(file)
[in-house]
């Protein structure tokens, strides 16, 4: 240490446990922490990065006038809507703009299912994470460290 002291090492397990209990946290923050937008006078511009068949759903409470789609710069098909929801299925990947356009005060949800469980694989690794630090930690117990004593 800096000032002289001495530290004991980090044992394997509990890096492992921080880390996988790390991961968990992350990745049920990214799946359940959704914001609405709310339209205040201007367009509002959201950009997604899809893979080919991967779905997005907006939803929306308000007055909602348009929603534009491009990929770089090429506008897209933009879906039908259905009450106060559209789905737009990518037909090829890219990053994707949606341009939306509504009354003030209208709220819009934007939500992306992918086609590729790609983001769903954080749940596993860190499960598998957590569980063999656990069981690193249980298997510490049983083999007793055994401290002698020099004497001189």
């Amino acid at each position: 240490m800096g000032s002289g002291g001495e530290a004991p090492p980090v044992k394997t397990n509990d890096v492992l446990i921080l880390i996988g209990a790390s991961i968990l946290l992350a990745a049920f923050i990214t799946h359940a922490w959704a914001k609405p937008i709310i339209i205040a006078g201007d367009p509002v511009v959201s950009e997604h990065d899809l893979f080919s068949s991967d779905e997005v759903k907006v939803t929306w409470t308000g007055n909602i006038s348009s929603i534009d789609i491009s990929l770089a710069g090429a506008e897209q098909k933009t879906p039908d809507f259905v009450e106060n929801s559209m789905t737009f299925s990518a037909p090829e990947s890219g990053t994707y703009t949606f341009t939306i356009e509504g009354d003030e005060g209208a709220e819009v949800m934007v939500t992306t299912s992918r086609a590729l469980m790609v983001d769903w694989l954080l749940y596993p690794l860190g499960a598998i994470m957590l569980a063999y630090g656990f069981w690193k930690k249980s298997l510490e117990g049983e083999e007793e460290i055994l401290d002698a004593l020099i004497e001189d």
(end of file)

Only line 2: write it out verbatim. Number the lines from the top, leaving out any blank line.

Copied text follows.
């Protein structure tokens, strides 16, 4: 240490446990922490990065006038809507703009299912994470460290 002291090492397990209990946290923050937008006078511009068949759903409470789609710069098909929801299925990947356009005060949800469980694989690794630090930690117990004593 800096000032002289001495530290004991980090044992394997509990890096492992921080880390996988790390991961968990992350990745049920990214799946359940959704914001609405709310339209205040201007367009509002959201950009997604899809893979080919991967779905997005907006939803929306308000007055909602348009929603534009491009990929770089090429506008897209933009879906039908259905009450106060559209789905737009990518037909090829890219990053994707949606341009939306509504009354003030209208709220819009934007939500992306992918086609590729790609983001769903954080749940596993860190499960598998957590569980063999656990069981690193249980298997510490049983083999007793055994401290002698020099004497001189």